Advice to MSPs and VARs on Marketing and Selling Email Security

There's no shortage of examples in the news demonstrating why your customers need email security. Don’t allow them to go unprotected.

According to a global study, almost 92 percent of malware is sent through email. Scott Bennett, Senior Director, MSP Sales, Barracuda, says, “These emails are the front door into your business’ or your customers’ sensitive data, and there are more ways for cybercriminals to break in than ever before. Whether it is phishing, identity theft, or spam, every employee can be the key to opening the door for an attacker.”

Bennett adds that regardless of which vertical your customers are in or what size their company is, email is an integral part of how businesses operate today. However, convincing your clients and prospects that the solutions you provide are the best choice for their business and deliver value takes some research, planning, and strategy.

Bennett answers four questions to help MSPs achieve greater success in selling email security solutions.

Which pain points can marketers or sales reps focus on to get an email security prospect’s attention?

Bennett: It’s estimated that there were over 125 billion emails sent in 2018 and that number is expected to grow to 320 billion in 2021. With the high volume of emails entering and exiting an organization on a daily basis, cybercriminals have recognized that this is an easy threat vector to exploit.

The chance of an attack verges on the inevitable.

There are a lot of stories that marketers and sales reps can pull from in the news. For example, Pitney Bowes was recently hit with ransomware. While this is a larger company, it shows that no company is really safe from sophisticated attacks. For SMBs, it isn’t a matter of if they will be impacted by attacks, but rather when. Cyberattacks can be very costly for MSPs and their SMB customers in terms of time spent remediating attacks, investigating the malicious emails, and fielding service desk calls for email issues.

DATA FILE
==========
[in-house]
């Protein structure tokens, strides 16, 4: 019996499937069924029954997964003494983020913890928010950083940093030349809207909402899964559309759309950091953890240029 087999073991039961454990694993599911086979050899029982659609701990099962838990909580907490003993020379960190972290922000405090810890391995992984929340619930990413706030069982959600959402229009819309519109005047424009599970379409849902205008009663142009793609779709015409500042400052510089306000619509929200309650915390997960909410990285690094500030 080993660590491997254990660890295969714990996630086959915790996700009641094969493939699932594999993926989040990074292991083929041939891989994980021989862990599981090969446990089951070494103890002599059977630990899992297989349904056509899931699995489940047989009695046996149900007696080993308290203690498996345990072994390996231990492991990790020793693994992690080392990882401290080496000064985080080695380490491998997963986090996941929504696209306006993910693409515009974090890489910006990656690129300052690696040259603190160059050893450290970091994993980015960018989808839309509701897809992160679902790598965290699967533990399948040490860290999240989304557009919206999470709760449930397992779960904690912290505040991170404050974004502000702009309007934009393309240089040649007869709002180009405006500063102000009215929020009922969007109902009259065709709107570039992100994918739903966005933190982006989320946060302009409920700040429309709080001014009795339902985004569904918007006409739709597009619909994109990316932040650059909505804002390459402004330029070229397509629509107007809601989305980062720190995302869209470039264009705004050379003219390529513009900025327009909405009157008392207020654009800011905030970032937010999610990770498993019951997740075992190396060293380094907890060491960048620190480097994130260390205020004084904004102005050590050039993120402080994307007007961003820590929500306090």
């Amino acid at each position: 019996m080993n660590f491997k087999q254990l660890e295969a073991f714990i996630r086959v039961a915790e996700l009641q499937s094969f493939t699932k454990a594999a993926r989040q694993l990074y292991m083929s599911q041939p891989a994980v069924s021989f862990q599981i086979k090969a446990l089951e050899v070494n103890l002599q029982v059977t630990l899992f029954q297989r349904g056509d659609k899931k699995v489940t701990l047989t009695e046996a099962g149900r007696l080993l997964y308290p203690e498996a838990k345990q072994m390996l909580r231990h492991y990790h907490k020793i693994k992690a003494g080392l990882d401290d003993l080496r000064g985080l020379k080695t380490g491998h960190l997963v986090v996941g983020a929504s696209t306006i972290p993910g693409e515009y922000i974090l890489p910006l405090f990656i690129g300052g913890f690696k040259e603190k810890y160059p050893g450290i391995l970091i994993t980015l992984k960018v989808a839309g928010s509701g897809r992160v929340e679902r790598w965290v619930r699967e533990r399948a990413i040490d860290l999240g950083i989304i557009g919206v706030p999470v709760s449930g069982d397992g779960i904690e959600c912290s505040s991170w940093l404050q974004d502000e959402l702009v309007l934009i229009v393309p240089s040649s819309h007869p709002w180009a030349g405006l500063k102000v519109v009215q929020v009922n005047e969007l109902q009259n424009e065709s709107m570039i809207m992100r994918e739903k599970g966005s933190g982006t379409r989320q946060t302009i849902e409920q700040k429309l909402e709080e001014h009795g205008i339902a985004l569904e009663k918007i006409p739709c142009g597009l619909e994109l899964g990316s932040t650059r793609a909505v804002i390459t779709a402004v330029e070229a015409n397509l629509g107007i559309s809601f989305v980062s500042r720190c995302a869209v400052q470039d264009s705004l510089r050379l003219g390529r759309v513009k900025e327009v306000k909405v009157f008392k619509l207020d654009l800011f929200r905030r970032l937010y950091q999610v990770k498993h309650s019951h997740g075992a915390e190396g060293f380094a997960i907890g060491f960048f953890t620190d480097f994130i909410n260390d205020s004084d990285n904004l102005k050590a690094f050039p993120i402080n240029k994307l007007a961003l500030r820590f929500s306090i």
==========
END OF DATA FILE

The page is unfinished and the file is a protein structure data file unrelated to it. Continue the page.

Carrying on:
Which features of email security solutions will have the most appeal to end users?

Bennett: Depending on the customer, different aspects of an email security stack might seem more appealing. Using Barracuda as an example, security awareness training might be more appealing to a CEO with a hundred employees, whereas it might not be as appealing to a one-man shop. However, Essentials complete email protection is something that any business could benefit from. With Barracuda’s Total Email Protection, there are multiple security layers built into the product to help protect customers from advanced threats — including antispam, protection against zero-day threats, account takeovers, spear phishing, and more.

There are so many different types of attacks — new and evolving — to protect against, so it’s important for SMB customers to take a multi-layered approach to protect and prevent these attacks from happening.

It’s also vital for any MSP to have the tools to show their clients that they’ve got email security covered. These days, customers are fickler due to their security needs, and if they feel their current MSP isn’t up to the task, they’ll happily look elsewhere.

Should MSPs bundle email security with other services or offer it alone?

Bennett: Every MSP has a unique approach to its offerings. Some like to offer services a la carte, whereas others like to simplify things and bundle in services for their end-users. When it comes to offering a multi-layered email security solution, bundling is a great way to simplify the different layers customers need to keep their businesses safe from sophisticated attacks. This offers MSPs and their customers predictable costs, predictable outcomes, and revenues for MSPs.

What other advice can you give marketers or sales reps on selling email security solutions and services?

Bennett: My advice is to use the stories and statistics to sell email security solutions to your customers. There are so many examples out there to get the conversation started. All you need to do is open up a newspaper, read a blog, and you are bound to find a new story to help you validate how pervasive attacks by email are.